broken IPv6 connectivity) the IPv6/IPv4 preference value (P) SHOULD though they could -- in some cases -- be put to reasonable use. To
be reset to its default whenever the host is connected to a new take HTTP as an example, the design of some sites can break because
network ([cx-osx], [cx-win]). However, in some instances the of HTTP cookies that incorporate the client's IP address, require all
application and the host are unaware the network connectivity has connections be from the same IP address. If some connections from
changed so it is RECOMMENDED that per-destination values expire after the same client are arriving from different IP addresses, such
10 minutes of inactivity. applications will break. It is also important to abandon connections
to avoid consuming server resources (file descriptors, TCP control
blocks) or middlebox resources (e.g., NAPT). Using the non-winning
connection can also interfere with the browser's Same Origin Policy
(see Section 7.8).
5.4. Determining Address Type 7.3. Determining Address Type
For some transitional technologies such as a dual-stack host, it is For some transitional technologies such as a dual-stack host, it is
easy for the application to recognize the native IPv6 address easy for the application to recognize the native IPv6 address
(learned via a AAAA query) and the native IPv4 address (learned via (learned via a AAAA query) and the native IPv4 address (learned via
an A query). For other transitional technologies [RFC2766] it is an A query). While IPv6/IPv4 translation makes that difficult,
impossible for the host to differentiate a transitional technology fortunately IPv6/IPv4 translators are not deployed on networks with
IPv6 address from a native IPv6 address (see Section 4.1 of dual stack clients, which is the scope of this document.
[RFC4966]). Replacement transitional technologies are attempting to
bridge this gap. It is necessary for applications to distinguish
between native and transitional addresses in order to provide the
most seamless user experience.
Application awareness of transitional technologies, if implemented,
SHOULD provide a facility to give the preference only to native IPv6
addresses.
5.5. Debugging and Troubleshooting 7.4. Debugging and Troubleshooting
This mechanism is aimed at ensuring a reliable user experience This mechanism is aimed at ensuring a reliable user experience
regardless of connectivity problems affecting any single transport. regardless of connectivity problems affecting any single transport.
However, this naturally means that applications employing these However, this naturally means that applications employing these
techniques are by default less useful for diagnosing issues with any techniques are by default less useful for diagnosing issues with any
particular transport. To assist in that regard, the applications particular transport. To assist in that regard, the applications
implementing the proposal in this document SHOULD also provide a implementing the proposal in this document SHOULD also provide a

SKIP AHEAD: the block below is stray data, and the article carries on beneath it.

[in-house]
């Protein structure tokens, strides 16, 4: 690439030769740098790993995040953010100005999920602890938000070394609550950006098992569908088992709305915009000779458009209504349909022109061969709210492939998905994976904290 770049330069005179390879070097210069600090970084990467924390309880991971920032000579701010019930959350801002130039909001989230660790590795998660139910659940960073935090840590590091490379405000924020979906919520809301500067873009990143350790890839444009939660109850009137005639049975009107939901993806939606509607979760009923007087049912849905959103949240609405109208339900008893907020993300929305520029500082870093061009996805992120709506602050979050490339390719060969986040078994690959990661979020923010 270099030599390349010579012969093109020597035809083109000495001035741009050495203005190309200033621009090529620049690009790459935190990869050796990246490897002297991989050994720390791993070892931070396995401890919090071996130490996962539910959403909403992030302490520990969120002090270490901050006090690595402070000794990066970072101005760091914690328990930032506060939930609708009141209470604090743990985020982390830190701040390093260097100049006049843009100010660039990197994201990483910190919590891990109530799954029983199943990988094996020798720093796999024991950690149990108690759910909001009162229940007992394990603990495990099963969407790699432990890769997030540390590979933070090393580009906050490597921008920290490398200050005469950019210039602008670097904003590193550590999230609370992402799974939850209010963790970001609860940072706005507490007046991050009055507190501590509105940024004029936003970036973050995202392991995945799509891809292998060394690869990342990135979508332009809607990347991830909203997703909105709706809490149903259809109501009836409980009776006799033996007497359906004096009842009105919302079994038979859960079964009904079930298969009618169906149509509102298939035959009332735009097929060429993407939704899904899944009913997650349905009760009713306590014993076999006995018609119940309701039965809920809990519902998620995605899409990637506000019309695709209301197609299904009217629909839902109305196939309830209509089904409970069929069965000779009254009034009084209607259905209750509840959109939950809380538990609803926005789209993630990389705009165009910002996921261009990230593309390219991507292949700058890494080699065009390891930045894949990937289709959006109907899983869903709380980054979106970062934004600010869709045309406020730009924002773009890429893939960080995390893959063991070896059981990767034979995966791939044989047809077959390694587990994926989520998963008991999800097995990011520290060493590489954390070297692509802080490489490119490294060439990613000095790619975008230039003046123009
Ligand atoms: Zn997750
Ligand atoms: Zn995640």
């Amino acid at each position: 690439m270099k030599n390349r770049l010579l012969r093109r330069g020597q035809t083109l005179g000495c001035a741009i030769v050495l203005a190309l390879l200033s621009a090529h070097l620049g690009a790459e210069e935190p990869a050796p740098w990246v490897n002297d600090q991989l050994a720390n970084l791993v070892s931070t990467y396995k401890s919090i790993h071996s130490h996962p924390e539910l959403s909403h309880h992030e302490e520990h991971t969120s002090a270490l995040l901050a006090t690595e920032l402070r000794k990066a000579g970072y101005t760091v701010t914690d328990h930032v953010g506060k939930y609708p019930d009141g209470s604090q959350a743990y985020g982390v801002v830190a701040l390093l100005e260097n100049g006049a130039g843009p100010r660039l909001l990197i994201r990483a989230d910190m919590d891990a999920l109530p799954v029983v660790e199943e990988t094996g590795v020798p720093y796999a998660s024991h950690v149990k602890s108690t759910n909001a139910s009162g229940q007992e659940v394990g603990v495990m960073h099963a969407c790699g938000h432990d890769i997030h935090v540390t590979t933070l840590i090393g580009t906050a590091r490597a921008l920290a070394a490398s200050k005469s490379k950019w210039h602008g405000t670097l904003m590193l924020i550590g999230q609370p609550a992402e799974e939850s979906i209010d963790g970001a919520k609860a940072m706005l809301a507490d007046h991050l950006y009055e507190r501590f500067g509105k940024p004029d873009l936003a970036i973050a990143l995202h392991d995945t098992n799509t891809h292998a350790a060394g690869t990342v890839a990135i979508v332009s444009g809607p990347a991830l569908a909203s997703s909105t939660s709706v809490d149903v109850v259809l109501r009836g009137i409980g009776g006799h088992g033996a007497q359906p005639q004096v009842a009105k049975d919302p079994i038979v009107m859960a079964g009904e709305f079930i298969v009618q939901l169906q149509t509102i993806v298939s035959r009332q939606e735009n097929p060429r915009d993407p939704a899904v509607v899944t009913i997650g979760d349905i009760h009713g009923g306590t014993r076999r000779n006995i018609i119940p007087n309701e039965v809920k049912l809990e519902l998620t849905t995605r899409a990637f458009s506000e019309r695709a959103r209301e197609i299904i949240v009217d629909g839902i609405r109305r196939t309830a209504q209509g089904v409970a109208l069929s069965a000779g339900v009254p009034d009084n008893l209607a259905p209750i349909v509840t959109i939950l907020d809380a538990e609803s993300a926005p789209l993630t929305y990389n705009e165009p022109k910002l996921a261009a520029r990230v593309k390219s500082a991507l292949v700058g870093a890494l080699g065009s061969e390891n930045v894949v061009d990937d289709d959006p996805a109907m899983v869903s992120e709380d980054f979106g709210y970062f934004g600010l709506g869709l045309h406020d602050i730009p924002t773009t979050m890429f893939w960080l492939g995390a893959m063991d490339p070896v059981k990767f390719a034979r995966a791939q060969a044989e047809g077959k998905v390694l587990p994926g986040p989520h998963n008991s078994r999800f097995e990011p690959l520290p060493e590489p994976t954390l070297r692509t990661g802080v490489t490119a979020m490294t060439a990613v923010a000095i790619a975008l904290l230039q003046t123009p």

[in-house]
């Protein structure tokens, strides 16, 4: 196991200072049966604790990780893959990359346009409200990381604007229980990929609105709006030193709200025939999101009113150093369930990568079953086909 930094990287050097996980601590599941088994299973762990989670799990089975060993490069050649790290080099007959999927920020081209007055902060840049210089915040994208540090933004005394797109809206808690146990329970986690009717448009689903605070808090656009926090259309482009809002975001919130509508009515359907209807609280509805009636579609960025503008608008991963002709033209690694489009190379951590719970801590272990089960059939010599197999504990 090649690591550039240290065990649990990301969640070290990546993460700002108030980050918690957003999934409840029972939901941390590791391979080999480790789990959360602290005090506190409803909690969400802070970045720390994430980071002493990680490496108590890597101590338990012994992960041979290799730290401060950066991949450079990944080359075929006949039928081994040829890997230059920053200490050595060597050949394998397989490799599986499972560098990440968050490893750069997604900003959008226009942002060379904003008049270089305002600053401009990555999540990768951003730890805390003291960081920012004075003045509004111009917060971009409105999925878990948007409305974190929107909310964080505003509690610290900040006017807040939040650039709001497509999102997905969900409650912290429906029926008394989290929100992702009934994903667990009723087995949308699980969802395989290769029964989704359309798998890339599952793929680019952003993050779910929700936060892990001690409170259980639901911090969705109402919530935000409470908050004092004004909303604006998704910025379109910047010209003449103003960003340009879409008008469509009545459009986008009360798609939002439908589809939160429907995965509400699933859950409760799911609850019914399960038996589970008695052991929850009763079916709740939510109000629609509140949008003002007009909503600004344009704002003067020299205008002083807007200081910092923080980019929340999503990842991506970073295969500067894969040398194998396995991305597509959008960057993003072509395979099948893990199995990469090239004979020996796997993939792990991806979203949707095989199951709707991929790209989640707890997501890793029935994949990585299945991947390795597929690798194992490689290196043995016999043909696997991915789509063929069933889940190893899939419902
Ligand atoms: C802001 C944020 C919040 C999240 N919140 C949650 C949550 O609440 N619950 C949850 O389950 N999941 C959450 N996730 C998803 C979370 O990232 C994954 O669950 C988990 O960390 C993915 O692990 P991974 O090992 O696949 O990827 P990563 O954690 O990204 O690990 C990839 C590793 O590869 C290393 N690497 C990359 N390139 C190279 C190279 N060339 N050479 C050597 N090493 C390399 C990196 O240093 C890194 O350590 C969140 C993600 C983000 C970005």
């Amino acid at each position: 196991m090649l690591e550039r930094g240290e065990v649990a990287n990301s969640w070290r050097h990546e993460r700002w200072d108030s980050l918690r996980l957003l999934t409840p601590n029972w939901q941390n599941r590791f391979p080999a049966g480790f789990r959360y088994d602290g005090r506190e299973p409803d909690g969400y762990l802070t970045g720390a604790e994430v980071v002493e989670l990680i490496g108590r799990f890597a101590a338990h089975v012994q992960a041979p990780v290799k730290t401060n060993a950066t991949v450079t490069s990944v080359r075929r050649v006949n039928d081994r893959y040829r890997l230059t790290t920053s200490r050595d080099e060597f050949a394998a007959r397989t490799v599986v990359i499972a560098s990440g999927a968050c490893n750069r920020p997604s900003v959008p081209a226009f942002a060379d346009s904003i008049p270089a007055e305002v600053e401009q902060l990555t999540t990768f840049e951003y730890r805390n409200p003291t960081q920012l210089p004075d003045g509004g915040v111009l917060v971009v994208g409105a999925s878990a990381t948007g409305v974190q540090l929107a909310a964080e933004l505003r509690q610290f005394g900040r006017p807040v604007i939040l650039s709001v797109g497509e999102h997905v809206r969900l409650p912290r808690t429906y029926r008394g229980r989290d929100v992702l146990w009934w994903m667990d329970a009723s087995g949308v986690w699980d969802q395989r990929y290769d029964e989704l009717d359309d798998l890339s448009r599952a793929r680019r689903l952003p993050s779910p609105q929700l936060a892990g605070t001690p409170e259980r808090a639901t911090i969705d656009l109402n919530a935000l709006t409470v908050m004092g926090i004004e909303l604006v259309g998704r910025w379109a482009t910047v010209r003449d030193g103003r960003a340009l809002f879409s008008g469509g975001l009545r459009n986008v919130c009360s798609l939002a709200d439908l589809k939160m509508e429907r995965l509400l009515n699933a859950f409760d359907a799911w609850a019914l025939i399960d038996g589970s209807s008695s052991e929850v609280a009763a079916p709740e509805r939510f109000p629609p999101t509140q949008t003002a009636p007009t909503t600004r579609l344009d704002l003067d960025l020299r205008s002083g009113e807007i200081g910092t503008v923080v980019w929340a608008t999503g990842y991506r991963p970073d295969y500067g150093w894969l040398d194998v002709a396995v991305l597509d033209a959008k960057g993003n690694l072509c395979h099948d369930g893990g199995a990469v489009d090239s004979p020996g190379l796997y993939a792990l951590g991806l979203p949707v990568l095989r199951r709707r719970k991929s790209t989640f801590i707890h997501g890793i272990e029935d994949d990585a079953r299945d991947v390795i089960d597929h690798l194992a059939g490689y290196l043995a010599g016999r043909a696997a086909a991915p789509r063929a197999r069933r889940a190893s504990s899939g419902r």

mechanism to revert the behavior to that of a default provided by the mechanism to revert the behavior to that of a default provided by the
operating system - the [RFC3484]. operating system - the [RFC3484].
[[[ To be discussed. 7.5. DNS Behavior
Some sites may wish to be informed when the the hosts adjust their
"P" value, in order to troubleshoot the underlying cause. To help
these sites, a strawman proposal is to send a syslog message or
other notification to an address that may be configured by a site
administrator in a centralized fashion. (The exact method TBD -
DHCP option, domain name, etc.) This syslog message should be
sent only first N times that the host expects to prefer IPv6 but
has to use IPv4. I.e. the first N times it decreases the value of
P. N - TBD.
]]]
5.6. DNS Behavior
Unique to DNS AAAA queries are the problems described in [RFC4074] Unique to DNS AAAA queries are the problems described in [RFC4074]
which, if they still persist, require applications to perform an A which, if they still persist, require applications to perform an A
query before the AAAA query. query before the AAAA query.
[[Editor's Note 03: It is believed these defective DNS servers [[Editor's Note 03: It is believed these defective DNS servers
have long since been upgraded. If so, we can remove this have long since been upgraded. If so, we can remove this
section.]] section.]]
5.7. Middlebox Issues 7.6. Middlebox Issues
Some devices are known to exhibit what amounts to a bug, when the A Some devices are known to exhibit what amounts to a bug, when the A
and AAAA requests are sent back-to-back over the same 4-tuple, and and AAAA requests are sent back-to-back over the same 4-tuple, and
drop one of the requests or replies [DNS-middlebox]. However, in drop one of the requests or replies [DNS-middlebox]. However, in
some cases fixing this behaviour may not be possible either due to some cases fixing this behaviour may not be possible either due to
the architectural limitations or due to the administrative the architectural limitations or due to the administrative
constraints (location of the faulty device is unknown to the end constraints (location of the faulty device is unknown to the end
hosts or not controlled by the end hosts). The algorithm described hosts or not controlled by the end hosts). The algorithm described
in this draft, in the case of this erroneous behaviour will in this draft, in the case of this erroneous behaviour will
eventually pace the queries such that this issue is will be avoided. eventually pace the queries such that this middlebox issue is